Microsoft has “significant work to do” to build a healthier culture at Activision Blizzard, says Satya Nadella

Microsoft CEO Satya Nadella has acknowledged the challenges the company faces in fixing Activision Blizzard’s company culture.

Activision Blizzard, which has been mired in scandal for the past year due to its toxic culture, is set to be acquired by Microsoft in a $68.7bn deal.

In a conference call related to the acquisition, Nadella addressed the crisis Activision Blizzard has been facing – though admittedly in more polite terms.

“As CEO of Microsoft, the culture of our organization is my number one priority. This means we must continuously improve the lived experience of our employees and create an environment that allows us to constantly drive every day improvement in our culture.

“This is hard work. It requires consistency, commitment and leadership that not only talks the talk, but walks the walk. That’s why we believe it’s critical for the Activision Blizzard to drive forward on its renewed cultural commitments. We are supportive of the goal and the work Activision Blizzard is doing, and we also recognize that after close, we will have significant work to do in order to continue to build a culture where everyone can do their best work.

“And this isn’t just for about employees. Our journey of inclusion extends to creating a welcoming and safe community for all our customers, including the hundreds of millions of players who enjoy our games and interactive services. We are committed to protecting players and empowering our employees to do what they love while thriving in a safe and inclusive culture, one where everyone is invited to play. The success of this acquisition will depend on it.”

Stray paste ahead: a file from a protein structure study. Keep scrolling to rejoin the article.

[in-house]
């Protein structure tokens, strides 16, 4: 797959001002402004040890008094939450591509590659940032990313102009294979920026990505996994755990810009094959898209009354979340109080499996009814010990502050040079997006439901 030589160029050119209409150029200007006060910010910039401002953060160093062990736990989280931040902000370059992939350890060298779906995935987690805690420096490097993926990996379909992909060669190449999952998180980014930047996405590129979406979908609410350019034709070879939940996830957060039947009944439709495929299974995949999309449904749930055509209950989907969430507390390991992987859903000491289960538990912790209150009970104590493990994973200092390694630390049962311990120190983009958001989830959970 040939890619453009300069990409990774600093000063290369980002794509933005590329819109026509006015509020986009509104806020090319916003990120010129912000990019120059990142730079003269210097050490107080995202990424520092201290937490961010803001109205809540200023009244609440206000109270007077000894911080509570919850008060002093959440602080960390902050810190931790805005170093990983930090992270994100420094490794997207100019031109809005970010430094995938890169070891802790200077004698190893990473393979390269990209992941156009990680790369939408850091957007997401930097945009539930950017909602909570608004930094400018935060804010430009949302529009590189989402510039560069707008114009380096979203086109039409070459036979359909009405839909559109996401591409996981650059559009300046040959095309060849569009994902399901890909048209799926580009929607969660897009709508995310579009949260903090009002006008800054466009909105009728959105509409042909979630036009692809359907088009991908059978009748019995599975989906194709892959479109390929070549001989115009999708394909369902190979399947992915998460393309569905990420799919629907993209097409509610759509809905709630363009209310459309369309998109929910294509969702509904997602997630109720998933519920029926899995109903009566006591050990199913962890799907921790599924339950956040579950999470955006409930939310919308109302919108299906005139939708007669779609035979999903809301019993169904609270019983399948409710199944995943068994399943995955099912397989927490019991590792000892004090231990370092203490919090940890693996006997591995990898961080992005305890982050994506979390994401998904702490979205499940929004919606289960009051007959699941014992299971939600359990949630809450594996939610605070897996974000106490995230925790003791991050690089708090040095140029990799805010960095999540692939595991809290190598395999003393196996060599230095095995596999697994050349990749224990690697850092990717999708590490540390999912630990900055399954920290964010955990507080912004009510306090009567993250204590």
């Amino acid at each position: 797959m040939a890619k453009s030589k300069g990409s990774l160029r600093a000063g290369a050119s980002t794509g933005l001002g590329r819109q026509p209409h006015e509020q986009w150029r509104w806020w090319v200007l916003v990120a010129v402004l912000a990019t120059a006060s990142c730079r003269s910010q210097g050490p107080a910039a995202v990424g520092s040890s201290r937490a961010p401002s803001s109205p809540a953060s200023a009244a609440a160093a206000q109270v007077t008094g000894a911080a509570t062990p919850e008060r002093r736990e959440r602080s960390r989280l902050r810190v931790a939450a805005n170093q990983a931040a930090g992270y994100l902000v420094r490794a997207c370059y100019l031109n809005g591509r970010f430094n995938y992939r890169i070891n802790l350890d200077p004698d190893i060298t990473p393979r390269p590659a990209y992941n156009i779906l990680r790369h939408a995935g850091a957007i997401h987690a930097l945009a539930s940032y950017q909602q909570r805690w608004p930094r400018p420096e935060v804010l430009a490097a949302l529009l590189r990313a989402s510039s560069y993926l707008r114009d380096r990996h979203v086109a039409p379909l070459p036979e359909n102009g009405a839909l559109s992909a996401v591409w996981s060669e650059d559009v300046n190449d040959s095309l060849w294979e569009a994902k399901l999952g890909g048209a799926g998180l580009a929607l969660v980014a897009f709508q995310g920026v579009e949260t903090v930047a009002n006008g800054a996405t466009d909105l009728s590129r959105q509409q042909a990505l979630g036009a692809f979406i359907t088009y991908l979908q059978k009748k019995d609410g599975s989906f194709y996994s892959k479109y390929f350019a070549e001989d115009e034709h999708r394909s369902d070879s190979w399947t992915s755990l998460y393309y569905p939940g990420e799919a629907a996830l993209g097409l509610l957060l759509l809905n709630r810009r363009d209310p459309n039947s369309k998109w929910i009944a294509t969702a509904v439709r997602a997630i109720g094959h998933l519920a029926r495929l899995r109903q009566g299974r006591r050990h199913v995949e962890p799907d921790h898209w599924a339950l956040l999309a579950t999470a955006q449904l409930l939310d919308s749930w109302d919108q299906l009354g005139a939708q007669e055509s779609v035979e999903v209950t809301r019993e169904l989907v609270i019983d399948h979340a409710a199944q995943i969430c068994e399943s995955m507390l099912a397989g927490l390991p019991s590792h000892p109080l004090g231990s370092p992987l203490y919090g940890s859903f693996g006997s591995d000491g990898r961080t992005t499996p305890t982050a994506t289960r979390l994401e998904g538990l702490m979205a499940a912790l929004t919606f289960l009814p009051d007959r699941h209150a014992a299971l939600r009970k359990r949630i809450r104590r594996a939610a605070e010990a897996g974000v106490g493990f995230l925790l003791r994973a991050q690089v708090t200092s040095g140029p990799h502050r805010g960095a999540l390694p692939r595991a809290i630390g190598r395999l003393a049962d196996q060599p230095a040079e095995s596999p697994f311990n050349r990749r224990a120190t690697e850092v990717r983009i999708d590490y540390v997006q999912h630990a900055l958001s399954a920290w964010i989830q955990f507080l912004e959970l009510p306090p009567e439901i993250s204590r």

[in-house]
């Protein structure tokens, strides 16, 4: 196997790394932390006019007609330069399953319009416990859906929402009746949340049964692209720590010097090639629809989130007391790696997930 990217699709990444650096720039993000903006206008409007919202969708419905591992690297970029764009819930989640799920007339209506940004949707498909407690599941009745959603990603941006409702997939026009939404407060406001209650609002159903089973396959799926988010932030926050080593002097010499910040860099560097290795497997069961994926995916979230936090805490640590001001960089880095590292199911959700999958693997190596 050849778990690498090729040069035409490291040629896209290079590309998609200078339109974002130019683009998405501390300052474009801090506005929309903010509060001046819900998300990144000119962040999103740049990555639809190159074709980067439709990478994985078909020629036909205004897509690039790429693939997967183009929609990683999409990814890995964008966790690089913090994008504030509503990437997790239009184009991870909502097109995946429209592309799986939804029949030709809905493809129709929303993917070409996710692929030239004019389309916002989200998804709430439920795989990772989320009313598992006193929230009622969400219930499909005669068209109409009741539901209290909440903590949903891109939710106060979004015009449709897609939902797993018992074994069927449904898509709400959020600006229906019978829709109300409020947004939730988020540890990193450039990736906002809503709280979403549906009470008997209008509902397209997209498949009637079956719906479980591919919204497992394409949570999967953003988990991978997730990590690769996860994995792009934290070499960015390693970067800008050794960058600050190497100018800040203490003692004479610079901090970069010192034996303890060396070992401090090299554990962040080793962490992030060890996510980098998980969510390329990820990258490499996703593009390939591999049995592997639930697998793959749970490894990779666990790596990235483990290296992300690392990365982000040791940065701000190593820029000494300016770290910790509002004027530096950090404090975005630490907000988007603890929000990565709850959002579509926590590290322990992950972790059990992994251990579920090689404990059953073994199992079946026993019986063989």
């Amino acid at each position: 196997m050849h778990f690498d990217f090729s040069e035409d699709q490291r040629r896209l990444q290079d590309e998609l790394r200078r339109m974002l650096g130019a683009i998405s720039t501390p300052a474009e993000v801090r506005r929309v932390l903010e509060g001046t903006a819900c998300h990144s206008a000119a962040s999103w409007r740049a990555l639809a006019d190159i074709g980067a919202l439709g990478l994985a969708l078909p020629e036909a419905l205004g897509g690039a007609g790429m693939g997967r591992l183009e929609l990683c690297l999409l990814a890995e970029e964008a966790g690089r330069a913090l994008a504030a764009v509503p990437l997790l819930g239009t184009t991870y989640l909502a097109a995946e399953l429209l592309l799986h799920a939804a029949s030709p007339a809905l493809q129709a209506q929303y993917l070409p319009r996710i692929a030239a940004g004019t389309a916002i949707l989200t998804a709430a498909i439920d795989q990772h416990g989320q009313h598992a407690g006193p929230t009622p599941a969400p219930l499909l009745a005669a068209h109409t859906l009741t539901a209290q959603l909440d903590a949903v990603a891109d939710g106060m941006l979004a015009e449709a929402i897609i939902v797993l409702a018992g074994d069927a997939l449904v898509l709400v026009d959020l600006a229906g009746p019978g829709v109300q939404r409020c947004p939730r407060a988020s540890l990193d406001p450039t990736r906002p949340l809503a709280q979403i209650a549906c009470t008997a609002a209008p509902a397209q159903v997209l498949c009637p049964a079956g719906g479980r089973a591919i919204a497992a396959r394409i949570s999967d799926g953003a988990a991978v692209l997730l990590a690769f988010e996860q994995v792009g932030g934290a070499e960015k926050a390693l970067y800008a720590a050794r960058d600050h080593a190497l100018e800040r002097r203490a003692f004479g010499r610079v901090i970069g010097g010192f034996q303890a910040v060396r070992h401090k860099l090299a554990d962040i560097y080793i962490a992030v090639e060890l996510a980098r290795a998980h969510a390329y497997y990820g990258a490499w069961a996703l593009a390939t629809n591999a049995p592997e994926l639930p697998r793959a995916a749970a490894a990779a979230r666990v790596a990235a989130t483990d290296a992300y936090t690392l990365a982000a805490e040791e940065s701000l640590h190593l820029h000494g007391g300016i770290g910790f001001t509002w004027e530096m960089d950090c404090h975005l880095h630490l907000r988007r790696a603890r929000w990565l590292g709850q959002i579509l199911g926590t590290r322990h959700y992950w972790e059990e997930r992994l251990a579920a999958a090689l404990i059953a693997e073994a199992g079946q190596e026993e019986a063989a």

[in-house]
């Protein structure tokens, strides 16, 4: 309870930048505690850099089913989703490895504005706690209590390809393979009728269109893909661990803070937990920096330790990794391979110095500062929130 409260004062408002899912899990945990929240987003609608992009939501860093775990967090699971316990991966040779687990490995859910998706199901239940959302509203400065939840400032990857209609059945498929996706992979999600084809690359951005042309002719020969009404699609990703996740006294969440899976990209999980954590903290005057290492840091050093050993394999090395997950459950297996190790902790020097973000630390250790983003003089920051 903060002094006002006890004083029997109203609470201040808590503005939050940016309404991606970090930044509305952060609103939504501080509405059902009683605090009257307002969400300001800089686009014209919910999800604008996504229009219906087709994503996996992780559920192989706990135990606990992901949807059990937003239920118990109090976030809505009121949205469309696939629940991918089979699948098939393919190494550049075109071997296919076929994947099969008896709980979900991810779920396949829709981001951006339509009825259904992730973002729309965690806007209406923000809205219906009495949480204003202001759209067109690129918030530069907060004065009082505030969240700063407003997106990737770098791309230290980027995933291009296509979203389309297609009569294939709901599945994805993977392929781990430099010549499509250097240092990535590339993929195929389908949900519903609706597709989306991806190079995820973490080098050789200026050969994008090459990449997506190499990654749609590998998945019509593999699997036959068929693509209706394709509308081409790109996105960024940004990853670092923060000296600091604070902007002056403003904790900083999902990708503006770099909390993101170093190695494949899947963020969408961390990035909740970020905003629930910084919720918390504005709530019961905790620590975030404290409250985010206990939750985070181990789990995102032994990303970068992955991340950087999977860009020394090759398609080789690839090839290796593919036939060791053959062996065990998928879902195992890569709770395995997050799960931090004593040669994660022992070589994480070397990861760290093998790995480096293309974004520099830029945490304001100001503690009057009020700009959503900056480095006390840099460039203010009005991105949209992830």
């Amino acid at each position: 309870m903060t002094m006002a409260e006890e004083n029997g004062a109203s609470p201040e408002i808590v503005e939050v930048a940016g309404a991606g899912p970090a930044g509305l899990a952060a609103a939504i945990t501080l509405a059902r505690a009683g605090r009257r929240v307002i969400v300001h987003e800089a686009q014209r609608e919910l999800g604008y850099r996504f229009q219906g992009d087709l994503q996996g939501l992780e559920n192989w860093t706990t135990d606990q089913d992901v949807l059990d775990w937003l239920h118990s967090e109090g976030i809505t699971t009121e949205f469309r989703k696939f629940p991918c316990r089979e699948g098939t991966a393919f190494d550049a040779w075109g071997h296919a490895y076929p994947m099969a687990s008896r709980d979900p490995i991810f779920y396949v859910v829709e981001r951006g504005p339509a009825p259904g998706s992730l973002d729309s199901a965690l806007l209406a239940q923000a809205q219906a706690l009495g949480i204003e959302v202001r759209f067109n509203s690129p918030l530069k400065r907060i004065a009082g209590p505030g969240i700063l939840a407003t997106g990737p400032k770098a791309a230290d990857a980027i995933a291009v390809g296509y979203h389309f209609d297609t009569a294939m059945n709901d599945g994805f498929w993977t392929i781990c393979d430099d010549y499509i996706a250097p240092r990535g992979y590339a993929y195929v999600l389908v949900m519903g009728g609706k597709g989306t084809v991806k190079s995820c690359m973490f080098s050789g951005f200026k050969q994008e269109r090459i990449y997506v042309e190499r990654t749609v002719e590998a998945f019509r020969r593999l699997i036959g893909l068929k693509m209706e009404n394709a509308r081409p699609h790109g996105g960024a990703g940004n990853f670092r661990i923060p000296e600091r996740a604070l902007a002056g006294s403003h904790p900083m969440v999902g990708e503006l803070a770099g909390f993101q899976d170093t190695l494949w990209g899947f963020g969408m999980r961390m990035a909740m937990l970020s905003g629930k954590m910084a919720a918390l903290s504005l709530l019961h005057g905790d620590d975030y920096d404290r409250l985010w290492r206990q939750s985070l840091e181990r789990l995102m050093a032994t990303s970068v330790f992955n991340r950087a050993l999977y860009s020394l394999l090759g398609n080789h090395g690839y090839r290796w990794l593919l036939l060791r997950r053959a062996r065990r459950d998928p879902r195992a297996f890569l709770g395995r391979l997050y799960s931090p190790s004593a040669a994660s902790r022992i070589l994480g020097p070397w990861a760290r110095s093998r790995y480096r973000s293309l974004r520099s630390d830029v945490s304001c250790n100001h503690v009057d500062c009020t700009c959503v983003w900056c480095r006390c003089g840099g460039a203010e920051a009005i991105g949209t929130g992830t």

The acquisition, hailed as the largest in Microsoft’s history, is set to close in fiscal year 2023. Once closed, the Activision Blizzard business will report to Xbox head Phil Spencer – though there is little information available yet as to the future for Activision Blizzard CEO Bobby Kotick.

Activision Blizzard employees have been calling for Kotick’s removal for months now, and it remains to be seen if he will remain in his position following the close of the acquisition.

Kotick himself spoke on the call, stating that Activision Blizzard and Microsoft “couldn’t be more excited for the incredibly exciting future we have ahead and together.”

The acquisition also gives Microsoft a strong mobile presence, as mobile giant King now falls under Microsoft’s control. Later in the call, Spencer addressed the company’s new mobile presence (as well as letting the dreaded ‘M’ word slip).

“Extending our horizon a bit, this transaction will make our approach to the consumer metaverse even stronger. That’s because our vision of the metaverse is based on intersecting global communities rooted in strong franchises. A big part of that is the fact that mobile is the biggest category of gaming, and it’s an area where we have not had a major presence before. This transaction adds one of the most successful mobile publishers to Microsoft Gaming, and I’m personally looking forward to learning from the innovative teams at King.”

About Chris Wallace

Chris is a freelancer writer and was MCV/DEVELOP's staff writer from November 2019 until May 2022. He joined the team after graduating from Cardiff University with a Master's degree in Magazine Journalism. He can be found on Twitter at @wallacec42, where he mostly explores his obsession with the Life is Strange series, for which he refuses to apologise.

Check Also

When We Made… Remnant II

David Adams, Remnant II game director and president of Gunfire Games, tells Vince Pavey about the work that went into developing the sequel to Remnant: From the Ashes as the pair avoid catching Root Rot